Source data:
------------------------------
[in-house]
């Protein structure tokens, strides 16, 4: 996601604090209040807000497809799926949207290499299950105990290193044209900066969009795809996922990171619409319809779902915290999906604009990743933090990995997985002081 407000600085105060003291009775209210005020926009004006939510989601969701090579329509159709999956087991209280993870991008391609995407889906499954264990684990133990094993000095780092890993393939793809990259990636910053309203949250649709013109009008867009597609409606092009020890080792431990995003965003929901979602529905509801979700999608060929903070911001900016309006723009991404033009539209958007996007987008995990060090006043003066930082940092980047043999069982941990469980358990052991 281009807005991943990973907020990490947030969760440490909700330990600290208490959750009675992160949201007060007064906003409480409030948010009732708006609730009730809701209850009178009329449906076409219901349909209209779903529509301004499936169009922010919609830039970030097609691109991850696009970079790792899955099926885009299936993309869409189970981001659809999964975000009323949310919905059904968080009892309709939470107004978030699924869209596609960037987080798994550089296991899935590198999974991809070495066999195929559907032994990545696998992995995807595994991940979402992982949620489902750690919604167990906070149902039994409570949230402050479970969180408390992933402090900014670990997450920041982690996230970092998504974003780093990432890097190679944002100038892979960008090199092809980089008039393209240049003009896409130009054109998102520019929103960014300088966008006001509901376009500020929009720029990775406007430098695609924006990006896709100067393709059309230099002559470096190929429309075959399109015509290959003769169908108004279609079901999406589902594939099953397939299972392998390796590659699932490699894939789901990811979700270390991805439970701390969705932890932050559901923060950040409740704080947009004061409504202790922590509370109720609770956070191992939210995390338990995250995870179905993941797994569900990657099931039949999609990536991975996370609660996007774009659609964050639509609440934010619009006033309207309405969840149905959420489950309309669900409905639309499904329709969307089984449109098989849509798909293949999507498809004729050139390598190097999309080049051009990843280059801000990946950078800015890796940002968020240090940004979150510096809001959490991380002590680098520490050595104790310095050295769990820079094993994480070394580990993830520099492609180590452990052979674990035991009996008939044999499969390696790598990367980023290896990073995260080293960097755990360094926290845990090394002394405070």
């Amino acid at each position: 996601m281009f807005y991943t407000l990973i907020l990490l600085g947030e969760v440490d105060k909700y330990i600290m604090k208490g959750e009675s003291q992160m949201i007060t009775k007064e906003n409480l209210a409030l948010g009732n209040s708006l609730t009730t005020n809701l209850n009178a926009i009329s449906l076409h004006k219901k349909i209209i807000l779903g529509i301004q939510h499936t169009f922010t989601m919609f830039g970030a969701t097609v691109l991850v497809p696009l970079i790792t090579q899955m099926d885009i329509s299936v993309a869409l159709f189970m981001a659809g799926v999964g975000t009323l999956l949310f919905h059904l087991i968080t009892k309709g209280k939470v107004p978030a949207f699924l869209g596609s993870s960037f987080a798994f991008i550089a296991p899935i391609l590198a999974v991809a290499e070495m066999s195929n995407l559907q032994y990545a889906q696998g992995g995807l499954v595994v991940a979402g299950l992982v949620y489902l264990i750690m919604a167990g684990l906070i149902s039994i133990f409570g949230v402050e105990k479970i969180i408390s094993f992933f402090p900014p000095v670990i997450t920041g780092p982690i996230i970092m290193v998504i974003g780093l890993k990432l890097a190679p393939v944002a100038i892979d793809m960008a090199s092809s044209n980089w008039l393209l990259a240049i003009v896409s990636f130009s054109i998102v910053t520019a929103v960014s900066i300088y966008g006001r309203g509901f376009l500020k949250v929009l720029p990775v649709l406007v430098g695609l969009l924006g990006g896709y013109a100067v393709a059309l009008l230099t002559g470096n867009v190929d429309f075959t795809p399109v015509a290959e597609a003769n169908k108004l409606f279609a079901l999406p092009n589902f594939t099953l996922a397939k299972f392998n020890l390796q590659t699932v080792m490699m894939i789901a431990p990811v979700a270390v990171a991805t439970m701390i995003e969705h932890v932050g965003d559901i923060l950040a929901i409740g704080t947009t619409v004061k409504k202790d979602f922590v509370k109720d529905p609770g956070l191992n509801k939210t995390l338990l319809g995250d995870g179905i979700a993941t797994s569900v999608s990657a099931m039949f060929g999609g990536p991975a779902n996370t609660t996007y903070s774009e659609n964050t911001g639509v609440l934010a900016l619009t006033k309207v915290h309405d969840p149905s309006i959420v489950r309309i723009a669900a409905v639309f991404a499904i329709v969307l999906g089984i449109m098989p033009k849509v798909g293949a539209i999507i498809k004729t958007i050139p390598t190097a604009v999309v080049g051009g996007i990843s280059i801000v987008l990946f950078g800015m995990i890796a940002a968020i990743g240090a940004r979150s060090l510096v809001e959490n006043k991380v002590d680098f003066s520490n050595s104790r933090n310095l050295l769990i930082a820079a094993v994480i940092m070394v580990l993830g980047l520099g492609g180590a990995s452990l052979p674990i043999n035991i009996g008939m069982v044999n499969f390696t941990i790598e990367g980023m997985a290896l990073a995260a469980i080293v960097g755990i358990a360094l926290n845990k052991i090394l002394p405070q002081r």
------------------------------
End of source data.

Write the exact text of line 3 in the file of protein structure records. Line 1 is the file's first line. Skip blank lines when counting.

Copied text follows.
């Amino acid at each position: 996601m281009f807005y991943t407000l990973i907020l990490l600085g947030e969760v440490d105060k909700y330990i600290m604090k208490g959750e009675s003291q992160m949201i007060t009775k007064e906003n409480l209210a409030l948010g009732n209040s708006l609730t009730t005020n809701l209850n009178a926009i009329s449906l076409h004006k219901k349909i209209i807000l779903g529509i301004q939510h499936t169009f922010t989601m919609f830039g970030a969701t097609v691109l991850v497809p696009l970079i790792t090579q899955m099926d885009i329509s299936v993309a869409l159709f189970m981001a659809g799926v999964g975000t009323l999956l949310f919905h059904l087991i968080t009892k309709g209280k939470v107004p978030a949207f699924l869209g596609s993870s960037f987080a798994f991008i550089a296991p899935i391609l590198a999974v991809a290499e070495m066999s195929n995407l559907q032994y990545a889906q696998g992995g995807l499954v595994v991940a979402g299950l992982v949620y489902l264990i750690m919604a167990g684990l906070i149902s039994i133990f409570g949230v402050e105990k479970i969180i408390s094993f992933f402090p900014p000095v670990i997450t920041g780092p982690i996230i970092m290193v998504i974003g780093l890993k990432l890097a190679p393939v944002a100038i892979d793809m960008a090199s092809s044209n980089w008039l393209l990259a240049i003009v896409s990636f130009s054109i998102v910053t520019a929103v960014s900066i300088y966008g006001r309203g509901f376009l500020k949250v929009l720029p990775v649709l406007v430098g695609l969009l924006g990006g896709y013109a100067v393709a059309l009008l230099t002559g470096n867009v190929d429309f075959t795809p399109v015509a290959e597609a003769n169908k108004l409606f279609a079901l999406p092009n589902f594939t099953l996922a397939k299972f392998n020890l390796q590659t699932v080792m490699m894939i789901a431990p990811v979700a270390v990171a991805t439970m701390i995003e969705h932890v932050g965003d559901i923060l950040a929901i409740g704080t947009t619409v004061k409504k202790d979602f922590v509370k109720d529905p609770g956070l191992n509801k939210t995390l338990l319809g995250d995870g179905i979700a993941t797994s569900v999608s990657a099931m039949f060929g999609g990536p991975a779902n996370t609660t996007y903070s774009e659609n964050t911001g639509v609440l934010a900016l619009t006033k309207v915290h309405d969840p149905s309006i959420v489950r309309i723009a669900a409905v639309f991404a499904i329709v969307l999906g089984i449109m098989p033009k849509v798909g293949a539209i999507i498809k004729t958007i050139p390598t190097a604009v999309v080049g051009g996007i990843s280059i801000v987008l990946f950078g800015m995990i890796a940002a968020i990743g240090a940004r979150s060090l510096v809001e959490n006043k991380v002590d680098f003066s520490n050595s104790r933090n310095l050295l769990i930082a820079a094993v994480i940092m070394v580990l993830g980047l520099g492609g180590a990995s452990l052979p674990i043999n035991i009996g008939m069982v044999n499969f390696t941990i790598e990367g980023m997985a290896l990073a995260a469980i080293v960097g755990i358990a360094l926290n845990k052991i090394l002394p405070q002081r």